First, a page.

You don’t think of yourself as a local SEO, though you own, work for, or market a business. This is understandable, given that the forces of history have seemed to isolate local SEO from other forms of marketing. Putting together citations, directories, owner responses, store locator widgets, removing duplicate listings and other local SEO jobs do not seem like part of your job description at all.
And it shouldn’t be that way. Traditional and digital marketing, including local SEO, has identical goals – customer acquisition, customer service, and customer retention, succeeded via an exceedingly enriched and enriching skill set.
We can narrow the reason for the separation of local SEO from the rest of marketing down to three factors – Early Separation, Dependence on Paid Ads, and the plain fact that it’s a lot to take in.
In the early days of Google, local search was controlled by an algorithm that was much more distinct from their original algorithm than it is today. Businesses were able to rank well locally without even having a website. Google’s Pigeon Update in 2013 signaled Google’s intention of tying the two algorithms together.
Ideally, this should have impacted the way large companies view local SEO as part of their current marketing strategies, but it doesn’t seem we’re quite there yet. Plenty of large companies that have amazing digital marketing strategies are only now seeing the importance and taking the first steps of promoting their brands on a local level.
Dependence on Paid Ads
SEO in general has experienced a lack of adoption and awareness for a long time, due to a lopsided dependence on paid advertising. There are brands that spend literally ten times as much in PPC than they do in SEO, despite the fact that PPC earns less than 10% of clicks in search.
It seems more natural to transition from traditional offline paid advertising to online paid advertising than to go from paid to organic. Additionally, it is a bit more challenging to prove a direct ROI from SEO. This causes business owners and marketers alike to often disregard the power behind organic search. SEO still seems to be in its infancy considering only 17% of small businesses invest in SEO.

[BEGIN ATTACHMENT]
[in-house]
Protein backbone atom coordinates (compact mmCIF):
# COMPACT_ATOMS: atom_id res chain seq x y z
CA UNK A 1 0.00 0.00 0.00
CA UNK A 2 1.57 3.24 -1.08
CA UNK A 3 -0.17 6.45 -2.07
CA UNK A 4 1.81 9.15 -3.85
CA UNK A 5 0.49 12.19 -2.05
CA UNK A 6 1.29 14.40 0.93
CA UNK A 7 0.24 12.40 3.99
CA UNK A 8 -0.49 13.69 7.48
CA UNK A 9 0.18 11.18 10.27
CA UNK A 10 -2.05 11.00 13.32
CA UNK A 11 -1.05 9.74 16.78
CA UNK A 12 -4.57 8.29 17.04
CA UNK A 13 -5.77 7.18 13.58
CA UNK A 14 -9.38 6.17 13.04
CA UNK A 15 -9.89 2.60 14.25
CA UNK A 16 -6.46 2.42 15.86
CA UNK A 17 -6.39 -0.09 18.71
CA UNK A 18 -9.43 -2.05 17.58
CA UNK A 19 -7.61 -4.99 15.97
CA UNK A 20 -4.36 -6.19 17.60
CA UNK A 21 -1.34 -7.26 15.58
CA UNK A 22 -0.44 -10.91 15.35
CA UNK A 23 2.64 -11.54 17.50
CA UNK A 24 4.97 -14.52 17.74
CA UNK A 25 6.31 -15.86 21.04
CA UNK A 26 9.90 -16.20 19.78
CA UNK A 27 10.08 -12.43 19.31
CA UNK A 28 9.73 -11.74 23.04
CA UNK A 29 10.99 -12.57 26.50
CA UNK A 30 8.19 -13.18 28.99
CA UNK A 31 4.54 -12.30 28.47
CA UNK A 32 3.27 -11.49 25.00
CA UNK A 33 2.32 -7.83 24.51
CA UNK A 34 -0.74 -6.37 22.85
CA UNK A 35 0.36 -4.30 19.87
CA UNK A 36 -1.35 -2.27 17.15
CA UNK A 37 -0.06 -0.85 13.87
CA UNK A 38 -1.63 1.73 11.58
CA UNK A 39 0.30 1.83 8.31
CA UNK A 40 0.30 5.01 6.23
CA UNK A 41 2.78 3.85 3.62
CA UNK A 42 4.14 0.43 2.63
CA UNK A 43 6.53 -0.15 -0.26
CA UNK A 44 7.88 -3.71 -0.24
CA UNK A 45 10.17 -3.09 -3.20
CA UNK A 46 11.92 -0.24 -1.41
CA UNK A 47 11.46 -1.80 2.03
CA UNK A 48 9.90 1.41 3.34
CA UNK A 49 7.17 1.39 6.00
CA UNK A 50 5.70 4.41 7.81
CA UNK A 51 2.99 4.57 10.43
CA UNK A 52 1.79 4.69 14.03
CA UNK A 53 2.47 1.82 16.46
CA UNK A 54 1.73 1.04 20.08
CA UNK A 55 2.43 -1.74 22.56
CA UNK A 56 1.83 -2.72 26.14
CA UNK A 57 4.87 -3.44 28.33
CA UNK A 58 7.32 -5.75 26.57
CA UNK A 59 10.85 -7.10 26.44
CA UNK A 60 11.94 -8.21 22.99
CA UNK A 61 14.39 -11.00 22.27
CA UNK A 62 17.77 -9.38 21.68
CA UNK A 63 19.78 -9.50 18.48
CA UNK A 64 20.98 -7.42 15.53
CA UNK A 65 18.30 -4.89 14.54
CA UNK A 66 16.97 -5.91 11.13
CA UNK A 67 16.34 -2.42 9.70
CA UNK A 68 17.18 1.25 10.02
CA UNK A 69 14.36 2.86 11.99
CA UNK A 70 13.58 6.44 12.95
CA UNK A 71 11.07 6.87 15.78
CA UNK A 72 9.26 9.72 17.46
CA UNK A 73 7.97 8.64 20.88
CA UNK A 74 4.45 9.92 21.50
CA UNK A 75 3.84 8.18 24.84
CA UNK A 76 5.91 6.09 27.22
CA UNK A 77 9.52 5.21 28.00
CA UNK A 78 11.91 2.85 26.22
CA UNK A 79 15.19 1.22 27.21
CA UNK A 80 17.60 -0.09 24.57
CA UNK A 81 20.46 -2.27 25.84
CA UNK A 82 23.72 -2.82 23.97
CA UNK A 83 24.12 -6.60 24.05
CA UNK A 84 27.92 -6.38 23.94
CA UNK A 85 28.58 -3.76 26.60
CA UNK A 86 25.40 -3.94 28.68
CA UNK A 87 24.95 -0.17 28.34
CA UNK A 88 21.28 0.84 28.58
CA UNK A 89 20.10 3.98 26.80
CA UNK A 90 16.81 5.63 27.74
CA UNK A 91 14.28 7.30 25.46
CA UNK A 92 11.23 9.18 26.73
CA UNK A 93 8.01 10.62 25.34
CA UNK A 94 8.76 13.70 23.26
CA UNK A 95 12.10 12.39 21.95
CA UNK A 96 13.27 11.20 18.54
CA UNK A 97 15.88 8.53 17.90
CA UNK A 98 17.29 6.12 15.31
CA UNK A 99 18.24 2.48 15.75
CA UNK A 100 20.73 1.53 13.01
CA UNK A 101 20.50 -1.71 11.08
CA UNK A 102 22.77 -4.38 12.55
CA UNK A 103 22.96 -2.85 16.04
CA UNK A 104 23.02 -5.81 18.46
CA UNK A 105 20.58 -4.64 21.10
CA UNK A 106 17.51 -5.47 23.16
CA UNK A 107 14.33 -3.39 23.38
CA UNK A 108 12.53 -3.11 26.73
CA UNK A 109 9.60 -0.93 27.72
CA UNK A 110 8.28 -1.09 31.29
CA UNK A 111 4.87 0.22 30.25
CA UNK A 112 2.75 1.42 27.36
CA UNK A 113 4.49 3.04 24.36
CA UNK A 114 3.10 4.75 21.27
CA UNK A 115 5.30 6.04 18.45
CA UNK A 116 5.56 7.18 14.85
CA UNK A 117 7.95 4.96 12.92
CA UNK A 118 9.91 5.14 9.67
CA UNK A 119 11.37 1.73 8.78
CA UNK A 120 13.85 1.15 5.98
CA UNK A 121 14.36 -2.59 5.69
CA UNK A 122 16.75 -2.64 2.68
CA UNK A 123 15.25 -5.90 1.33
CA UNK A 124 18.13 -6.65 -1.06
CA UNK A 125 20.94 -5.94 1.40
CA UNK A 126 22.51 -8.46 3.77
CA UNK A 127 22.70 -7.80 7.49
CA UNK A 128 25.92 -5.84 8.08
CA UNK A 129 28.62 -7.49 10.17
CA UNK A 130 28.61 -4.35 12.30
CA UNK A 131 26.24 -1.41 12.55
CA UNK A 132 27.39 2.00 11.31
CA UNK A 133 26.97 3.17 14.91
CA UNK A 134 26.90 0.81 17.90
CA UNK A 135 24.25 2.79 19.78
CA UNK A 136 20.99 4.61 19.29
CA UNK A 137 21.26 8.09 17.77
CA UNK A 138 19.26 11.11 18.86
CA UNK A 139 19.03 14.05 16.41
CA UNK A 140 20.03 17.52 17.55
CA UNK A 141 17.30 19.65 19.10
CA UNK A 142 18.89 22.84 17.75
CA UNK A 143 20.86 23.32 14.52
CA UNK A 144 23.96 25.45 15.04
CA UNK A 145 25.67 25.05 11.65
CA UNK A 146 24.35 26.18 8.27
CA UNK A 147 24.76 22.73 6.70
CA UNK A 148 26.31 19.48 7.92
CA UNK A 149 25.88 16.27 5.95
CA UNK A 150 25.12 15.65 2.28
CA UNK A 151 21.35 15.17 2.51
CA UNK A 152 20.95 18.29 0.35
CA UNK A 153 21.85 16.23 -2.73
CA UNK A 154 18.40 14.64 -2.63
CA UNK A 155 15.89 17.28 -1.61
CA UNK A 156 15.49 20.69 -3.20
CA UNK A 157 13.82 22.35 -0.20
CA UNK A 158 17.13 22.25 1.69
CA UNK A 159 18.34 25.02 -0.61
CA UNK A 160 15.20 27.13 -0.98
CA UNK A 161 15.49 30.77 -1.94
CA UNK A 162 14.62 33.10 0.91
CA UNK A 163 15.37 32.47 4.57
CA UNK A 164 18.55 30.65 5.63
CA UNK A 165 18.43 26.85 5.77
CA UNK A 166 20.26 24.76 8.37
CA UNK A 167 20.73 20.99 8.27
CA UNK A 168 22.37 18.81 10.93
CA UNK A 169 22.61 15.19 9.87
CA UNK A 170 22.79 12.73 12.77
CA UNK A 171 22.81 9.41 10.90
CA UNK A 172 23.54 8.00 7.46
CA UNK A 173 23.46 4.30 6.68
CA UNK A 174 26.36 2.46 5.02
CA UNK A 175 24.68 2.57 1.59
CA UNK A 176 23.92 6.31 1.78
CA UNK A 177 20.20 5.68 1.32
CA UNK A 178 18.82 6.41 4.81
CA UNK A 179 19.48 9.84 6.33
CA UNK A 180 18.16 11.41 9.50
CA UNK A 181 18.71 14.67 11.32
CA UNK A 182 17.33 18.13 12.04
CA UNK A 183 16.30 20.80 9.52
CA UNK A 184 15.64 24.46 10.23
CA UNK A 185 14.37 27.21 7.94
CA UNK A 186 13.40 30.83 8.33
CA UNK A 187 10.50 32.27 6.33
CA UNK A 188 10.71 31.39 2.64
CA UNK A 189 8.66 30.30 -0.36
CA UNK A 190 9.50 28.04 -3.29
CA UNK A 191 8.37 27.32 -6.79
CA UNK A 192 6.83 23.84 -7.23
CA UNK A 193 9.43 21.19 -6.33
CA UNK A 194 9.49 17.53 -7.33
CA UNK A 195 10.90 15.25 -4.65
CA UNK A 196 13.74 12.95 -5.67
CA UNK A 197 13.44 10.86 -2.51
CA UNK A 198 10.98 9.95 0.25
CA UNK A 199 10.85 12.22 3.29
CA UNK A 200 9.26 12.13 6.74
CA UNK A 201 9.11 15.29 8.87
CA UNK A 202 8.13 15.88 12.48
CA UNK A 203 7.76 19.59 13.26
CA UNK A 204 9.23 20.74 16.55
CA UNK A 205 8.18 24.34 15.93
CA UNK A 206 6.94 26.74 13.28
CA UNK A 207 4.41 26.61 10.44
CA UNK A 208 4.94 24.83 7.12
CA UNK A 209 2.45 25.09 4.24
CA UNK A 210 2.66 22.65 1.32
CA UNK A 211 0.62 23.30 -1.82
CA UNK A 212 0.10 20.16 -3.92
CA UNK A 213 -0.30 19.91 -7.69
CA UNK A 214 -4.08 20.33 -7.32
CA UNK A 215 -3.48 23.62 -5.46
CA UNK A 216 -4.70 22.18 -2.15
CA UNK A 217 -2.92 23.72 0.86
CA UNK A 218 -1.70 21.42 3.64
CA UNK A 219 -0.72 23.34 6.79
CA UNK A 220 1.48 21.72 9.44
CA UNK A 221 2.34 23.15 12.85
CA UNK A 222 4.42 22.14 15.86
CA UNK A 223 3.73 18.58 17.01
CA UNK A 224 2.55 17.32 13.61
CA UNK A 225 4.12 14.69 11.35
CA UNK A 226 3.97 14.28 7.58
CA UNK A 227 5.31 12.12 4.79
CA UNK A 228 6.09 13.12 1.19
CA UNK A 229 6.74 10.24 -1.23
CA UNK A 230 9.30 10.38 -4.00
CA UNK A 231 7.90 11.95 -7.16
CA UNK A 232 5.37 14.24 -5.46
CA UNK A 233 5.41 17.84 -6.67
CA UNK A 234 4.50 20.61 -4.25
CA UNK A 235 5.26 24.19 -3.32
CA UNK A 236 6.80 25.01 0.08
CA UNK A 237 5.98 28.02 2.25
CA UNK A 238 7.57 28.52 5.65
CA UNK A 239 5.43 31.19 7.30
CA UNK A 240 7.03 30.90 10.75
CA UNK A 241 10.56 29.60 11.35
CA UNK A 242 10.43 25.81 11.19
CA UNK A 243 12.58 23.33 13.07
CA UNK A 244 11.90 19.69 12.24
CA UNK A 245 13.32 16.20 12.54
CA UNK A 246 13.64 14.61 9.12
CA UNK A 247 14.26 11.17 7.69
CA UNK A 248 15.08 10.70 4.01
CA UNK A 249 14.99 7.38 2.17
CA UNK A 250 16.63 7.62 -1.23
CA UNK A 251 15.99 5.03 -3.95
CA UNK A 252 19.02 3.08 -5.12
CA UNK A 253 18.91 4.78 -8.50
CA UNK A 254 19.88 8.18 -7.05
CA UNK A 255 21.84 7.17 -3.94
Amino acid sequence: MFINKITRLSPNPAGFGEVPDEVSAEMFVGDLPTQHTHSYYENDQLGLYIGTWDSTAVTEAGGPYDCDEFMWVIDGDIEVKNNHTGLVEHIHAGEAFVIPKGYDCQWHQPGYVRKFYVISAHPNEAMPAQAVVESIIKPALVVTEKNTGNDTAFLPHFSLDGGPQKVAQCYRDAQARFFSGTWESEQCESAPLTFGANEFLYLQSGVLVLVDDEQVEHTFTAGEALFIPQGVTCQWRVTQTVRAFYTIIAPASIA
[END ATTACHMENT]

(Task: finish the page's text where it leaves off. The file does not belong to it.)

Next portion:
Too Much to Digest
The services of any full service SEO agency seems to have begun to be stretched pretty thin. For seasoned SEOs, the services can be easily managed, to a person just learning SEO, it can become a bit overwhelming. Technical website audits, link building, content creation and promotion, on-site optimization, keyword research, brand building, conversion optimization – you get the point.
And that’s just the traditional SEO work. On top of that, there’s a whole suite of items needed to be tackled for local SEO: ongoing citation management, local on-site SEO, local landing page development, store locator widgets, review management, local brand building, local link building, and on and on.
tying it Together
Generally, regardless of marketing tactic, there should be a unified end goal result. Traditional advertising should work together with PPC and those two should work together with SEO, and all of that should work nicely with your in store marketing and sales efforts. It’s extremely important that your marketing works as a team with the same end goal in mind.
When your marketing syncs together, you create a sort of magic. Subtract anything from the picture and you risk losing customers. Keep all marketing efforts in line with the same goal to acquire, serve, and retain consumers. Whether you achievement comes via directory, citation, radio ad, or an article in the local newspaper, you end goal should be identical.